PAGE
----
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Letting Go of Victimization

The paradox of victimhood

There’s a real conundrum in trauma therapy. People with unresolved and still resolving complex developmental trauma move toward familiar and undesirable roles as a result of unconscious “programming”—traditionally victim, perpetrator or abuser, and bystander. This isn’t because we want to, but because we are conditioned to, even to take on these roles as a matter of survival.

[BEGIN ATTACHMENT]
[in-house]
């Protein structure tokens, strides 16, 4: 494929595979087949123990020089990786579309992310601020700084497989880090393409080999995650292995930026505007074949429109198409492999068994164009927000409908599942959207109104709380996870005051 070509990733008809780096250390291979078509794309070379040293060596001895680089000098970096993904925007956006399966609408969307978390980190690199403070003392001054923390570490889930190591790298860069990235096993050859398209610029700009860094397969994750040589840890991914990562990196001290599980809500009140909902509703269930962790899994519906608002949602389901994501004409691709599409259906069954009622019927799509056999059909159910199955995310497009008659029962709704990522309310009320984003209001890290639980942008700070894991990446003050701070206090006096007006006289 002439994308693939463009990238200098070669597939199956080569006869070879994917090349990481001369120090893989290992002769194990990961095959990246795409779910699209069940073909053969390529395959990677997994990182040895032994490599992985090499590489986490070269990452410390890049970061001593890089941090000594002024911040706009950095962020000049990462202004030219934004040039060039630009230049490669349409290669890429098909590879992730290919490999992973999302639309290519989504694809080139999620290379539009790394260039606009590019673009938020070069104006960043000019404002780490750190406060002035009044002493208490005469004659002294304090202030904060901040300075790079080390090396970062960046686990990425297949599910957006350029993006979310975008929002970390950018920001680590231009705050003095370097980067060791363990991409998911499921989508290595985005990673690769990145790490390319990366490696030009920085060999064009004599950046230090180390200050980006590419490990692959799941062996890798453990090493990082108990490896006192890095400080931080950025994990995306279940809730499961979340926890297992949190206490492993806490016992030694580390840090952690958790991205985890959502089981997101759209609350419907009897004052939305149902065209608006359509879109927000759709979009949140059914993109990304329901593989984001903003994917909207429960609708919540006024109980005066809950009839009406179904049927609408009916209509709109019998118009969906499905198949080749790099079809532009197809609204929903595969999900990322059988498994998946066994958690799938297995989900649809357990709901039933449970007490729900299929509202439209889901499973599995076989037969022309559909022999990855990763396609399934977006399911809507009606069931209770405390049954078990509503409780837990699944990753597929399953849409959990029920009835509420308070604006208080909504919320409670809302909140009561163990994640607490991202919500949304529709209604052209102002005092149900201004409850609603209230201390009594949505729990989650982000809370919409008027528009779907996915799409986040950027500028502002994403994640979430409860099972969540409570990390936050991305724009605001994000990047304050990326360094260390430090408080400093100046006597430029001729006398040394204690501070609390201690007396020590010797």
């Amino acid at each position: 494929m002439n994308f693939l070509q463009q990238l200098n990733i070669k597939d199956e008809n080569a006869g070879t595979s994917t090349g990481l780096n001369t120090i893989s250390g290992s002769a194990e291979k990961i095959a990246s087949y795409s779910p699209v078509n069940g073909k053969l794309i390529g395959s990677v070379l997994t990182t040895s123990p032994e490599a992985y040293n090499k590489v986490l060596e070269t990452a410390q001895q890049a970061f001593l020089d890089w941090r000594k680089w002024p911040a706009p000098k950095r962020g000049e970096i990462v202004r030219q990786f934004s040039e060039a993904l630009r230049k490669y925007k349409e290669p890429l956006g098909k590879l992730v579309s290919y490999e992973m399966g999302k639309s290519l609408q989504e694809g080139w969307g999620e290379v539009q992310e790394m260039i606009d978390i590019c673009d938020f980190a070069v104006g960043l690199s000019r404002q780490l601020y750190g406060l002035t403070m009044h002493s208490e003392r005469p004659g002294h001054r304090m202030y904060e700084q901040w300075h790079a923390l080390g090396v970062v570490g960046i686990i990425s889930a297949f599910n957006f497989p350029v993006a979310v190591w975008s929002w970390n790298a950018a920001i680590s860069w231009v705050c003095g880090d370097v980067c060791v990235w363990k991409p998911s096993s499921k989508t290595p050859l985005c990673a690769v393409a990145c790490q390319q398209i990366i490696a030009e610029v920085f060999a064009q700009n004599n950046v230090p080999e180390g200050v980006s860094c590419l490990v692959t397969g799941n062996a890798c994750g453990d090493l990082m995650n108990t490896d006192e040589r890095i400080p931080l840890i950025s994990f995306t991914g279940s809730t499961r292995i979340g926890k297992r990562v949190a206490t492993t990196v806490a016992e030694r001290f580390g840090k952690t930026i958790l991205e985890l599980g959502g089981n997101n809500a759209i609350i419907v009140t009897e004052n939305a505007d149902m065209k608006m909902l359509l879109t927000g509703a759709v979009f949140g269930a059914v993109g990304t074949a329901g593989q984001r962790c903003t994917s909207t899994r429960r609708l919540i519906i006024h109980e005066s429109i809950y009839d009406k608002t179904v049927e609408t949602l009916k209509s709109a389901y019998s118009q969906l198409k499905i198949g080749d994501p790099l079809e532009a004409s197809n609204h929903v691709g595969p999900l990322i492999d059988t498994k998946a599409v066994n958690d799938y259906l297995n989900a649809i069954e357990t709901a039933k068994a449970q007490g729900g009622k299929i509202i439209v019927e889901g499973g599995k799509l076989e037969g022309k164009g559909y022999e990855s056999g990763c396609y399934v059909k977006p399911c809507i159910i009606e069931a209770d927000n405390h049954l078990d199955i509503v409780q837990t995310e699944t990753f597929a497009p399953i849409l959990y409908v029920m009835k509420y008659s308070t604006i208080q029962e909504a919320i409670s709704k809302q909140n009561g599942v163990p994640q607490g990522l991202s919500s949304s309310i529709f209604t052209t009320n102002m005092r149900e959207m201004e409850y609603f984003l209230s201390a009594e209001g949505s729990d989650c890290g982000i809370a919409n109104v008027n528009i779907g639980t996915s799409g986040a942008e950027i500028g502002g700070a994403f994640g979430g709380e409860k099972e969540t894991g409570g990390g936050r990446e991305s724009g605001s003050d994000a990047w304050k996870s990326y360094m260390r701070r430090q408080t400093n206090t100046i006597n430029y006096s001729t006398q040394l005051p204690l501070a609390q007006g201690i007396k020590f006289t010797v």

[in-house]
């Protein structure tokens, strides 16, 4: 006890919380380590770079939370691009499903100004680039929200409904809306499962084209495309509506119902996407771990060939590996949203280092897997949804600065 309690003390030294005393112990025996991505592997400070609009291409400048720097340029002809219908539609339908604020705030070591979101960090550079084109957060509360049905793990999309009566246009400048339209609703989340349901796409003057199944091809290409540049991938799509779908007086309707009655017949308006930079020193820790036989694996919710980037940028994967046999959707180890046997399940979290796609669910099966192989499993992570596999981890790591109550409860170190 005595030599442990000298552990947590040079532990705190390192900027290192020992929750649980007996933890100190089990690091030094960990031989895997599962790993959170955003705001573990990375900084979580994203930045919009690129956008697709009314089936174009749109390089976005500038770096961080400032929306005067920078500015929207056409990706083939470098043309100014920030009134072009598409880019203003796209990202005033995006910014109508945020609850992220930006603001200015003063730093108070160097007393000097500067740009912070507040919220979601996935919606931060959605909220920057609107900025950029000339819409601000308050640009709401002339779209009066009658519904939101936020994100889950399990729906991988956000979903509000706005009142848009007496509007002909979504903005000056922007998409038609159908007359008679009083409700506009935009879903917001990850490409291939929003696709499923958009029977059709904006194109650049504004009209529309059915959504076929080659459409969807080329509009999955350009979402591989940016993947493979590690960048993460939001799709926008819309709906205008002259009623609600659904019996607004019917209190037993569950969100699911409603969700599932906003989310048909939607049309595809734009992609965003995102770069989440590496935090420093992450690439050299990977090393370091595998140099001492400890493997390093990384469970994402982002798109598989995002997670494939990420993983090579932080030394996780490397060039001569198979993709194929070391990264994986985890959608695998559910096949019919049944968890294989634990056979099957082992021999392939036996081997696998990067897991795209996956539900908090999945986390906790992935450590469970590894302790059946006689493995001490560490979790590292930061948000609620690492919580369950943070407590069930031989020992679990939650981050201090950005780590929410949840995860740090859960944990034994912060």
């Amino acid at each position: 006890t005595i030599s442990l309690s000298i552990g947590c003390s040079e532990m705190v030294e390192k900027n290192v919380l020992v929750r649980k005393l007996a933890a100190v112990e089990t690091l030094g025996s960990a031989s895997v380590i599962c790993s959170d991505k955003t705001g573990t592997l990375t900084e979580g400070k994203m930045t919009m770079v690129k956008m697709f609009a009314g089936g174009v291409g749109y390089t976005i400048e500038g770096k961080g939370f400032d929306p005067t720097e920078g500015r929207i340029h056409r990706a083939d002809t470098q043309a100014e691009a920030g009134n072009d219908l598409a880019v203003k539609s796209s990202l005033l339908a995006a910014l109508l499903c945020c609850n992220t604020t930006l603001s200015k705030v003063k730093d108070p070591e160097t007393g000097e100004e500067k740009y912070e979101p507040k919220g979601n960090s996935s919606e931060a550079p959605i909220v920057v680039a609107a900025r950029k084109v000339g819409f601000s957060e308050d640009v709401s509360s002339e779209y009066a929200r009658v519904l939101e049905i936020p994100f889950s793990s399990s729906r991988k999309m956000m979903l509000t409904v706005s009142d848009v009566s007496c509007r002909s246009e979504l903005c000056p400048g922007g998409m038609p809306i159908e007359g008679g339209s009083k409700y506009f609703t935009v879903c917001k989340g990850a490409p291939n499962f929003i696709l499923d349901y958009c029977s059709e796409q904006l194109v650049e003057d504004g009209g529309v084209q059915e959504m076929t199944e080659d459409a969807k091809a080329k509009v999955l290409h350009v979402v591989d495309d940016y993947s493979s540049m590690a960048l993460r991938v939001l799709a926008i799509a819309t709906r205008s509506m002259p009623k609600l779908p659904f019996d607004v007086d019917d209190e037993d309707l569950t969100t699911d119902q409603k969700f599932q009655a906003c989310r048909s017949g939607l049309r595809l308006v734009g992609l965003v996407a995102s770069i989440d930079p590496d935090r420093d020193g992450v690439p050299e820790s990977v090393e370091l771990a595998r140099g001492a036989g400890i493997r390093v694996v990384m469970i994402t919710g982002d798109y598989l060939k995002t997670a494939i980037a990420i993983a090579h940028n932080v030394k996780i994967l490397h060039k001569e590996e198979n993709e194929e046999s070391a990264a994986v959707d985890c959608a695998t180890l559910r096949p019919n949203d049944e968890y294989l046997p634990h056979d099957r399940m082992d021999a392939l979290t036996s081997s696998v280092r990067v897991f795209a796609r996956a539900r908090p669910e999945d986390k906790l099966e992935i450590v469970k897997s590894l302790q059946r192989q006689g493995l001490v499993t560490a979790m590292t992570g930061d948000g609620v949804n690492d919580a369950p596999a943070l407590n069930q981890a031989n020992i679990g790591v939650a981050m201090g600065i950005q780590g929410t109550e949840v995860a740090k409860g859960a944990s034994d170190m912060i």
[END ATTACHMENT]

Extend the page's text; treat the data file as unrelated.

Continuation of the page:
For example, someone who was routinely abused as a child is likely to have learned to acquiesce to the abuser, and conform her or himself to the expectations of the abuser and the experience of the abuse in ways which were most self-protective—even when that meant possibly seeking out the abuse as a way to predict, control and diminish the impact. The victim may, for example, have learned that to go along with it still meant the bad thing would happen, but maybe not additional bad things. He may have learned to suppress feelings to cry if crying resulted in harsher punishment, leading to adult difficult accessing emotions. She may have learned to believe that she was at fault and deserving of punishment for “doing something wrong”, when that something wrong was essentially ordinary and unavoidable, since children are not adults, and adults aren’t perfect, anyway. People need time to learn. [click below for rest of article]


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